Stop “Trying” To BE Happy


What is the difference between a thought and an experience?
What is the difference between a thought and a feeling or an emotion?
The simple answer is that experience or emotions do not require language or thoughts.
Before humans invented language they must have certainly experienced emotions.
Scientists have demonstrated that animals experience emotions.
How can we observe this in our daily lives?
Infants experience a wide range of emotions without language.
Love and happiness are not emotions, they are concepts we invented with language. They have no meaning without context.
Just think about the thousands of ways we use the word love every day.
I love my mom and dad, I love my friend, and I love chocolate ice cream with sprinkles on top, I love to watch the sunset, I love my puppy, I love my girlfriend.
I love that dress, I love those shoes, I love yoga.
Happiness is an incredibly nebulous concept.
We say we want happiness as if once we “get it” it’s ours to keep forever.
It waxes and wanes from moment to moment, day to day, that is a reality we need to accept. Things change, nothing stays the same.
Joy is an experience. We can observe it in infants and children.
Fear, anger, pain, joy, sadness, loneliness, anxiety, depression, are experiences that cannot be understood with words unless you have experienced them yourself.
There is an endless amount of experiences that people have had that cannot be experienced by another person simply with the use of language. There are still primitive cultures in the world today that wouldn’t understand what the hell we are “talking” about because it is not in the realm of their human experiences; they are simply concepts we have created.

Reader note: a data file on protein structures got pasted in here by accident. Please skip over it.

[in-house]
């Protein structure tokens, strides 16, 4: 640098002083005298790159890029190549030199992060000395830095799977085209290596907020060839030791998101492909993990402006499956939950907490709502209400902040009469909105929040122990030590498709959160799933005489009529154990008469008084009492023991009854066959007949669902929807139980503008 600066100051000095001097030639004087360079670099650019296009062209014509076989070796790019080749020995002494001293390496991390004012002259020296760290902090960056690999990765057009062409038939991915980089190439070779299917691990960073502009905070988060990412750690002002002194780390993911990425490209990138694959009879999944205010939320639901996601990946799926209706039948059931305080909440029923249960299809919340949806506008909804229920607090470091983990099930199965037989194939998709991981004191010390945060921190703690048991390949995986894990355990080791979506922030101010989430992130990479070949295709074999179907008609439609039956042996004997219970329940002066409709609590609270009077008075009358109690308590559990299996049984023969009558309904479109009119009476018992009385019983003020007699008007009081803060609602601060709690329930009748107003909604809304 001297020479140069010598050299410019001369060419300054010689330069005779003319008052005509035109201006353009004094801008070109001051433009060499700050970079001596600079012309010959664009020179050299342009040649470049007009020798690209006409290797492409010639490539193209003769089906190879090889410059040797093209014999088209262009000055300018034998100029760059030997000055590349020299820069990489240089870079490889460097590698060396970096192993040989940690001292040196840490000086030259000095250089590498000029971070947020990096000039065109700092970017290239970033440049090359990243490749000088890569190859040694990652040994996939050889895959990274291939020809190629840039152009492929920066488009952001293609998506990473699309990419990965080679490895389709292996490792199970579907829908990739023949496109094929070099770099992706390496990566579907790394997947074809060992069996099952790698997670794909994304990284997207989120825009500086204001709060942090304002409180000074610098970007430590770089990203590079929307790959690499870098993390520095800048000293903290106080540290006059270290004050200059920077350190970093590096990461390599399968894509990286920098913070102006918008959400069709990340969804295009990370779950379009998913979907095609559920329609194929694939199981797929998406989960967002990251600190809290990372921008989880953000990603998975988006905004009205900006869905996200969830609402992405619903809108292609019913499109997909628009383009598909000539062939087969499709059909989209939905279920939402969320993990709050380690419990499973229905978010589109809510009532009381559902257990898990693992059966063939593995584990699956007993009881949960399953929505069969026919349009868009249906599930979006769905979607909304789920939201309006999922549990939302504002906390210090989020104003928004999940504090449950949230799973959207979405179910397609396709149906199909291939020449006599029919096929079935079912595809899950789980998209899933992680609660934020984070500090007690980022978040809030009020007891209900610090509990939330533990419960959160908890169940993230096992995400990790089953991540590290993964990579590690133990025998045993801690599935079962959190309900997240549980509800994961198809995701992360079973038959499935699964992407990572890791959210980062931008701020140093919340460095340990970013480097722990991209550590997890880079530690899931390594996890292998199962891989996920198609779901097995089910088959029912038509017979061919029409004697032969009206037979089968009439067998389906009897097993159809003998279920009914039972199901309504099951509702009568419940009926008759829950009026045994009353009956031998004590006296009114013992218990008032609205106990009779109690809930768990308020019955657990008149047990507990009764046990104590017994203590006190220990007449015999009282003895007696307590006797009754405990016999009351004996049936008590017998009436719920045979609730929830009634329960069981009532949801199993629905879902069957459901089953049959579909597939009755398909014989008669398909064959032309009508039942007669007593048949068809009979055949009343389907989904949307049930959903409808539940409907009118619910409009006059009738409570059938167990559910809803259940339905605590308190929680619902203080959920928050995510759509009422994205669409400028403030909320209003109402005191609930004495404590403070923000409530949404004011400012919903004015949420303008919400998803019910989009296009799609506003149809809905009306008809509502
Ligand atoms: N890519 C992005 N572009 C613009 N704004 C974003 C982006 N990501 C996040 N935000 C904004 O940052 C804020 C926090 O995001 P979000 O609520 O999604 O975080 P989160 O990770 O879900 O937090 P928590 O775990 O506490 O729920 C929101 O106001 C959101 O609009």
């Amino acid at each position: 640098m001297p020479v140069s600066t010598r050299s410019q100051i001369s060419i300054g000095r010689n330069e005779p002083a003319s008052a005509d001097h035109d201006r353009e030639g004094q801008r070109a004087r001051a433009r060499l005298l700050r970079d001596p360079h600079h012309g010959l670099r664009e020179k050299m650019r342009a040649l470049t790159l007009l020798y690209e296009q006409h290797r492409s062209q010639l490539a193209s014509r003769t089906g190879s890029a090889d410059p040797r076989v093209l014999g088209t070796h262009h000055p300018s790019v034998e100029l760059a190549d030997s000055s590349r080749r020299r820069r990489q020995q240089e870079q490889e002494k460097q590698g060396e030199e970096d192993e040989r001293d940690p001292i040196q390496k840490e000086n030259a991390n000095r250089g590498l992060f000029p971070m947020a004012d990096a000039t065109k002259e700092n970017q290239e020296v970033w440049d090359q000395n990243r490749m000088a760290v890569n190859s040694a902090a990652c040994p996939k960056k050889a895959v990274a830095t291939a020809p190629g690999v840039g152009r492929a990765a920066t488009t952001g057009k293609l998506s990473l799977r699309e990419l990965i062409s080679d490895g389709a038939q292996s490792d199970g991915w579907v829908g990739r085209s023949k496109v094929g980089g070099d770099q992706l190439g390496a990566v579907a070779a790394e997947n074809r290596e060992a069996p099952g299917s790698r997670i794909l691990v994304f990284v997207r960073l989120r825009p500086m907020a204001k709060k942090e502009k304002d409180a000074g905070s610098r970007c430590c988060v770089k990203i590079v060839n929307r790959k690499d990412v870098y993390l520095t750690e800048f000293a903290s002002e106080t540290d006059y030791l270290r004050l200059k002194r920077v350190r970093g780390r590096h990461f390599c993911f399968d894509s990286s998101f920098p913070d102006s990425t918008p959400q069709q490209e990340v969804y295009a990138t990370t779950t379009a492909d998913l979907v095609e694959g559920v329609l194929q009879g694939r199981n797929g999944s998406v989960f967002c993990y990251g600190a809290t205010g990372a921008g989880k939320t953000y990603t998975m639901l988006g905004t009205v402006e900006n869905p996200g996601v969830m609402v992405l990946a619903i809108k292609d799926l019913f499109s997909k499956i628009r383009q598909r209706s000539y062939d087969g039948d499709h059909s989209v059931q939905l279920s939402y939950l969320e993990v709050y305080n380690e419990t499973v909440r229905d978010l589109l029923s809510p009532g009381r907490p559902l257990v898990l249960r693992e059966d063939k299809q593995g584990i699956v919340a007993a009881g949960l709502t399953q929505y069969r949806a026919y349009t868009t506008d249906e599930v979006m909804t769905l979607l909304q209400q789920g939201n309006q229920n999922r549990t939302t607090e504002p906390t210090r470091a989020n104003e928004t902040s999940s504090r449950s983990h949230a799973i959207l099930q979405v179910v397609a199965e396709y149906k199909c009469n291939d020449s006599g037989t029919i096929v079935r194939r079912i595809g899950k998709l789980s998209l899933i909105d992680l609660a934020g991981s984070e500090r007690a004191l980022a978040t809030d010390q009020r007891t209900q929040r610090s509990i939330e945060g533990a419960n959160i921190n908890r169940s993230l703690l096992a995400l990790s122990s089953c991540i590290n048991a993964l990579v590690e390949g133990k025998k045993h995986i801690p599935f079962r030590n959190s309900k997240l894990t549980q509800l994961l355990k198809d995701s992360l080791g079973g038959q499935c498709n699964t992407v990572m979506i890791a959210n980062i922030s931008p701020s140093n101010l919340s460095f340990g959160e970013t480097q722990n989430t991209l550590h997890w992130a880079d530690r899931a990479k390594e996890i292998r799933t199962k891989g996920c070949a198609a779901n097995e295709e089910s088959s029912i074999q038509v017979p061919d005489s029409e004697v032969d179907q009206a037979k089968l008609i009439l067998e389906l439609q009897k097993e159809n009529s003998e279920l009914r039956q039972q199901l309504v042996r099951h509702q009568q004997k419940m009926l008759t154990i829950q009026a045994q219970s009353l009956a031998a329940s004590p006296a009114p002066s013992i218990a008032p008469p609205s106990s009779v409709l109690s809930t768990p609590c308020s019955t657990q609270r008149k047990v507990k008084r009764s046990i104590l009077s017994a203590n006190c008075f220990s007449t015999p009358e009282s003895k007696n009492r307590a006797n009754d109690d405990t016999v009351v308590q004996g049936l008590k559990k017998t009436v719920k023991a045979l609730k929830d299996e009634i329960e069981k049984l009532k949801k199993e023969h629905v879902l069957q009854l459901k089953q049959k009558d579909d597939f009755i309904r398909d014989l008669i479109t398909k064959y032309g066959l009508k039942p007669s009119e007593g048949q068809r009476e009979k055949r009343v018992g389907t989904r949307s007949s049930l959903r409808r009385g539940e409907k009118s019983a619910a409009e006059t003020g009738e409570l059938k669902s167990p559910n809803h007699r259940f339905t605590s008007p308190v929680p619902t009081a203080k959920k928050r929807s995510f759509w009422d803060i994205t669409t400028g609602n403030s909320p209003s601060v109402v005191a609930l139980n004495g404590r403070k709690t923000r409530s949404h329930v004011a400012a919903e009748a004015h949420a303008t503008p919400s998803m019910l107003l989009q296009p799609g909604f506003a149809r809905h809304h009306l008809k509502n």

So my advice… stop “trying” to be happy and experience the joy in life whenever possible.


Everyone one of us sees the world from a unique perspective. That’s because there is no one in the world exactly like you. Even when you look at yourself you see something different than anybody else. We can be our worst critic, and be judgmental of ourselves… all the “would of, should of, could of” that can plague our thoughts. The stress about the future that doesn’t exist yet. It all takes you away from now. You cannot change what happened a moment ago and no one can predict the future.



I have three degrees from Brooklyn College.

  • Sociology (minor in Anthropology)
  • Psychology
  • Master’s in Psychology

My talent for mentoring and counseling has little to do with my studies, but much more with many readings of all forms of psychology, eastern philosophy (zen Buddhism, Taoism) and most importantly my life experience. I have also studied all of the sciences including those that are important to human behavior, (biology, biochemistry, the evolution of humans). Human chemistry plays a large role in our behavior. I can help you unravel your questions, fears and concerns and perhaps the ability to “Make Sense of It All”.

Civilization, Counseling, Crisis Management, Human Nature, Marriage Counseling, Psychotherapist, Published Book, Pyschotherpy, We The People

Crisis and Relationship Counseling: Understanding The Paradox Of Life